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					Bleak House II: The Jones Family (newsletter 9, Autumn 2002)

Mr. D.A. Tucker of Malpas has sent us some more of the results of his research into his family
history. Readers will remember from newsletter no. 3 his account of the Chancery dispute in which so
many of his ancestors became embroiled. This instalment attempts to disentangle the different
branches of the family involved in the dispute, and looks at the ownership of the timber yards in
Newport’s Dock Street, which were held as copyhold tenancies from the Tredegar estate.

One of my earliest recollections, before the Second World War, is of my mother pushing me in my
pushchair past the Dock Street entrance of the Provisions Market, and telling me that the market and
the Timber Yard once belonged to my grandmother’s family. At that time, in 1939, the nation was
getting geared up for war. There were endless lorry convoys going to the Docks, young men going to
the Newport Barracks for mobilisation, Authorities commandeering vehicles at the traffic lights. It was
all very confusing and exciting stuff for a young child. However, in spite of everything that was going
on, what my mother and father had said stuck in my mind.

My father and his parents were unwavering in their tales that the areas round the Market, the timber
yard and parts of the High Street belonged to the Jones’s. They often referred to ‘the Deeds of
Chancery’. A cousin of mine insisted that most of the Land in Upper Dock Street, and High Street had
belonged to the Jones family - or rather had been copyhold, leased from the Tredegar Estates. More,
our family had been cousins of the Morgans’. William Jones of Abergavenny had married the
daughter of Thomas Morgan of Machen and Tredegar, and both families had intermarried several
times.

What, I wondered, were ‘The Deeds of Chancery’? And what had happened to the land in the
nineteen-twenties? And who were our Ancestors? Of such (I believed) a very humble family as ours?
I had to find out!

The story that I have discovered so far:

Edmund Jones was baptised 1758 at Llanover (parish registers in NLW): father Thomas Jones,
mother Mary, née Morgan (cousin to Sir Charles Morgan).

Edmund was a Freemason of the Royal Cambrian Lodge, Senior Warden 1809, Acting Worshipful
Master 1810, 1811, 1812. Still a member 1813. The Royal Cambrian met at his house in 1809. Was
this the Green Dragon? Or the Ship on Launch in Skinner Street?

Edmund Jones of Risca was married at Llangstone in 1776 to Catherine, née Andrews. They had
four surviving children: Sarah born 1782, William born 1785, Isaac born 1786, Edmund born 1789.

William married Ann Frost, daughter to Thomas Frost. No Issue?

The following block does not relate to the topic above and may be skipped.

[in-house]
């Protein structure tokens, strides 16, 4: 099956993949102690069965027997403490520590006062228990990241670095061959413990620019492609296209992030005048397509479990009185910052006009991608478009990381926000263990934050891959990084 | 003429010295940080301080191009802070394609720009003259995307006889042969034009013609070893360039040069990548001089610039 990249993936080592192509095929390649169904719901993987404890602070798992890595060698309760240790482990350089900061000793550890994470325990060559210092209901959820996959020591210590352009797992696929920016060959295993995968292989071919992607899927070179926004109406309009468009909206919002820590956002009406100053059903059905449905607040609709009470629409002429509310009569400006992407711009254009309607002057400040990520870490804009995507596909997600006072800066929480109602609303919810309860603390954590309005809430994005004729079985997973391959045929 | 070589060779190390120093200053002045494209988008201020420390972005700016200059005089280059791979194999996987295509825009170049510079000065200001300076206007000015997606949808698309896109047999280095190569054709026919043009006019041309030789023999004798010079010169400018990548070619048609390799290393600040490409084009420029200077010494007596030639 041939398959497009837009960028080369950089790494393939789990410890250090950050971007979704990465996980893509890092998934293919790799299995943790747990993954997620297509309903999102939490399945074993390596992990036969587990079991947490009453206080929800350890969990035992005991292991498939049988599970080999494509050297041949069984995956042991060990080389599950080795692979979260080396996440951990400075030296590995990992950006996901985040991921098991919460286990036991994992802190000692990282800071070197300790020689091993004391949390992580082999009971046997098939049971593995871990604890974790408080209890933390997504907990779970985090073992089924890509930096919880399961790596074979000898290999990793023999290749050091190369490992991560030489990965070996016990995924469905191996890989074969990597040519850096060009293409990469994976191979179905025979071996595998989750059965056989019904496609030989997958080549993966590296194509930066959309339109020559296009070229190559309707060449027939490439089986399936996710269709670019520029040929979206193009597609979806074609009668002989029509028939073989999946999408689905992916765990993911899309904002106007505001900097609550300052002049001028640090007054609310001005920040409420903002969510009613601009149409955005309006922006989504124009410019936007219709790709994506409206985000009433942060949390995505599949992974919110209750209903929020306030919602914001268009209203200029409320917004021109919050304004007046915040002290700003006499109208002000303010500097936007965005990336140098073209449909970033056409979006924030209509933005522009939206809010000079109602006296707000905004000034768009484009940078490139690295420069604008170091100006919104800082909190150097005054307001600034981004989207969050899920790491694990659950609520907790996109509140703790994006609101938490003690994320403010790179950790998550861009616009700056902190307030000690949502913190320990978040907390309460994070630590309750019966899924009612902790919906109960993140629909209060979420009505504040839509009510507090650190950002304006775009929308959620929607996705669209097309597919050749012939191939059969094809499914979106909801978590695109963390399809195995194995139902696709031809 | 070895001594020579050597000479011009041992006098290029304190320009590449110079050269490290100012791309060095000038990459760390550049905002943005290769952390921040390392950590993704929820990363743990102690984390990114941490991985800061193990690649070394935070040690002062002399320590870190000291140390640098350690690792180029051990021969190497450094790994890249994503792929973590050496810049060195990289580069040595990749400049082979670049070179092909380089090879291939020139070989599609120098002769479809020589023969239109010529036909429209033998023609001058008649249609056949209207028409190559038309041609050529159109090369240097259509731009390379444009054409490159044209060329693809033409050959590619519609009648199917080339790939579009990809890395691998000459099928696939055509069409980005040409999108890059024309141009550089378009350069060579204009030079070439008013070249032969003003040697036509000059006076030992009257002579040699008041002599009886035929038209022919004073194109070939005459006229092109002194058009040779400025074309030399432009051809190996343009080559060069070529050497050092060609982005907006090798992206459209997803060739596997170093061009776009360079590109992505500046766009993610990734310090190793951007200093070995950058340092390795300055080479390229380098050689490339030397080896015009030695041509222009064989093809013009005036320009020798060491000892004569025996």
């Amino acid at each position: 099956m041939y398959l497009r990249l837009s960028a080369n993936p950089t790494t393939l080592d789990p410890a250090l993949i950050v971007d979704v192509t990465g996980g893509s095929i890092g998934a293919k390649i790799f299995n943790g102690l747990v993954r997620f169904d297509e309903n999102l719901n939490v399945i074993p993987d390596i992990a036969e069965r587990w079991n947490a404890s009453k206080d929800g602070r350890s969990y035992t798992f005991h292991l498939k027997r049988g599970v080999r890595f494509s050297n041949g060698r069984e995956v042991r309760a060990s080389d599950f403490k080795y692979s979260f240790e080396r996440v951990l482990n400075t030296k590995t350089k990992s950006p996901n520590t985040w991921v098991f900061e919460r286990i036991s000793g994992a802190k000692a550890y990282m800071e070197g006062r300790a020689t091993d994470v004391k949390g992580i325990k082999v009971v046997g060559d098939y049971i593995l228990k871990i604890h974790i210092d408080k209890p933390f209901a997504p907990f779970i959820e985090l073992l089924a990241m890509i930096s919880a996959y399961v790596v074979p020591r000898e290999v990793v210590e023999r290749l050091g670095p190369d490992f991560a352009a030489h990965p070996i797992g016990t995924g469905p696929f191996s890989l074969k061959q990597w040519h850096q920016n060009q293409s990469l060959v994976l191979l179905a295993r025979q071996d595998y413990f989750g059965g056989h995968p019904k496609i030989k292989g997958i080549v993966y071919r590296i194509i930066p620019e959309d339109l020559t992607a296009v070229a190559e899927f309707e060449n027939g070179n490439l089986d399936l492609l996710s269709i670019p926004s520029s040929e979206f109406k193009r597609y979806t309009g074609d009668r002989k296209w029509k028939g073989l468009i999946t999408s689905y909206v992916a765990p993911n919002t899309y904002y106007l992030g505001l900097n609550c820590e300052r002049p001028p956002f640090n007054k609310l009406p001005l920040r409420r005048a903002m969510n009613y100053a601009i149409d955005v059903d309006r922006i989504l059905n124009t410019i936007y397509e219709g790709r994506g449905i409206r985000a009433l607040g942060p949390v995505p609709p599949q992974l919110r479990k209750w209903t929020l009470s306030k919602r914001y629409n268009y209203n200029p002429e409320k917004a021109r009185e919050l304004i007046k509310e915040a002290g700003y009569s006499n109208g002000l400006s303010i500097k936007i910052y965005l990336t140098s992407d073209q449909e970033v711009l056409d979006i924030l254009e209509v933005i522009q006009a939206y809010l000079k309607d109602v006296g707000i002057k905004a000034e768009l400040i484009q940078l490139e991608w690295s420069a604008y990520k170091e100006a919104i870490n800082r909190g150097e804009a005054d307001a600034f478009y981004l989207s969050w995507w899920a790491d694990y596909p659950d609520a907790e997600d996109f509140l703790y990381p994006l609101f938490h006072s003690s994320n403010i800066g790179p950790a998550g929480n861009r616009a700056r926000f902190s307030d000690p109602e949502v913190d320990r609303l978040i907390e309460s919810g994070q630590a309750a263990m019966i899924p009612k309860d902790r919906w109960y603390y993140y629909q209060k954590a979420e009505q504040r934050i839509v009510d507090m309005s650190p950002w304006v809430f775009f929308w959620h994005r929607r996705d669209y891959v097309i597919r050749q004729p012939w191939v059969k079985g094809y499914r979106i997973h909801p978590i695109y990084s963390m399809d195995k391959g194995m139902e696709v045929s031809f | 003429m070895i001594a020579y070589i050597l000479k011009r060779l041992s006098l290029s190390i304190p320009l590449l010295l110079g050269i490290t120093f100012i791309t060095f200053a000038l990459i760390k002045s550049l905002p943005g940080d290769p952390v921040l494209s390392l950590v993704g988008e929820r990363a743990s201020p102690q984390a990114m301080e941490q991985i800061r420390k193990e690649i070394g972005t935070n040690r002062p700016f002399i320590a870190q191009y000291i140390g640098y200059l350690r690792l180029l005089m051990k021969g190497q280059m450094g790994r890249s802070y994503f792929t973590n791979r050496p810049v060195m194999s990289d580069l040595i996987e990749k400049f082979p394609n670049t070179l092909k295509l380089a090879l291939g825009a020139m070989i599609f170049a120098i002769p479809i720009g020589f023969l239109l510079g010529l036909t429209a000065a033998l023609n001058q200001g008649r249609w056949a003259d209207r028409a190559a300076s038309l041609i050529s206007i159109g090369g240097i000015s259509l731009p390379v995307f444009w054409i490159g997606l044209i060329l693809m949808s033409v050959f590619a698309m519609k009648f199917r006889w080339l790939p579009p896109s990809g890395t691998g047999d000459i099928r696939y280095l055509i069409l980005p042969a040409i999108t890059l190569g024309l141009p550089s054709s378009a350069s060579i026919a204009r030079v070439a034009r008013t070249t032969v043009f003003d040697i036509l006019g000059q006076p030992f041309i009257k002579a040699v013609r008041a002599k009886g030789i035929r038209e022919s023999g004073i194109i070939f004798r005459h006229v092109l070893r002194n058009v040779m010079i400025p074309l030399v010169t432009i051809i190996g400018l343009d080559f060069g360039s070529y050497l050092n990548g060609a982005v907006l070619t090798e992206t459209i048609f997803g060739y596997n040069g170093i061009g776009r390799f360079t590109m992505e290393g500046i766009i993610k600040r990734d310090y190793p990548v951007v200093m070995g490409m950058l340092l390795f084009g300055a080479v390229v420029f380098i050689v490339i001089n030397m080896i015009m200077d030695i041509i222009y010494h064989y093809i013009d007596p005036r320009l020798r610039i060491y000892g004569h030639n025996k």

He died in 1824. Ann outlived him. She contested the administration of Edmund’s estate by her
mother-in-law Catherine in the Consistory Court of Llandaff in 1825/27. This may have resulted in the
leasehold estate being taking into Chancery.

Isaac married Hester, née Harris, in 1806. Their only son was Benjamin, my great, great-grandfather.

Edmund married Rebecca Thomas. They had three children: Sarah Rebecca, Catherine Rebecca,
and George.

Sarah Rebecca was married 1st to John Rees, then after his death to a Rowland Henry Nicholas*.
They had two children, Esther* and John Henry*.

(the asterisks indicate those who were involved in the Chancery cases.)
These two Children of Rowland Henry Nicholas - Esther* (who had became the wife of John Aiken*)
and John Henry Nicholas* became defendants in the Chancery Case of 1874/76.

Catherine Rebecca Jones married a *Benjamin Thomas and had one daughter,

*Catherine Rebecca Thomas, who married a Colonel Walter Williams of Wynnstay, Stow Park Circle.
(See Bradney’s The Hundred of Newport. p 54: Jones of Magor.

George died unmarried in 1844.

Sarah, Isaac’s sister, married a William Neatly. Issue? Unable to say.

Isaac had died in 1817, leaving a widow, Hester, and son Benjamin; Hester had then married a
second time in around 1840, a Mr Wilde, and passed the administration of Isaac’s estate to her son
Benjamin.

Benjamin was a controversial character, a thorn in the side of the Jones family. As well as objecting
over the change of the family surname of Jones to Herbert in 1862, he had also quarrelled with his
relations over religion. His grandparents, father, and he himself, had become Dissenters and are
buried at Bethesda Chapel, Rogerstone. But his Uncle Edmund had become a churchwarden of Saint
Woolos and is laid to rest there.

In 1874 Benjamin was granted Letters of Administration on the unadministered estate of his
grandfather Edmund Jones, licensed victualler of Newport, who died on 20 Sept.1820. His solicitors
then proceeded to bring an action in Chancery against his deceased cousin’s husband, a Benjamin
Thomas, and other relations of his, to find out what had happen to the share of his grandfather’s
estate, which he alleged his uncle (Edmund the younger) had fraudulently withheld from him. The
case was dismissed for want of prosecution in 1876, both Benjamin Jones and Benjamin Thomas
having died in the man time.

Edmund Jones the younger was a timber merchant and took public office, becoming Mayor of
Newport in 1830/31. The Jones and Nicholas family timber yard had been in the Dock Street and
Skinner Street area of Newport. Benjamin’s uncle Edmund had made a will in 1840 creating a trust
for his family. This was the will that Benjamin contested in the Chancery Court Case of 1874/76. My
old relations always said he had prosecuted the wrong people, and that the leases were still in
Chancery. They had been there since the dispute of 1825/7. It is recorded that a payment was made
out of this Fund in 1828 but it was not until 1923 that money was paid into the account for loss of the
leasehold rights.

				
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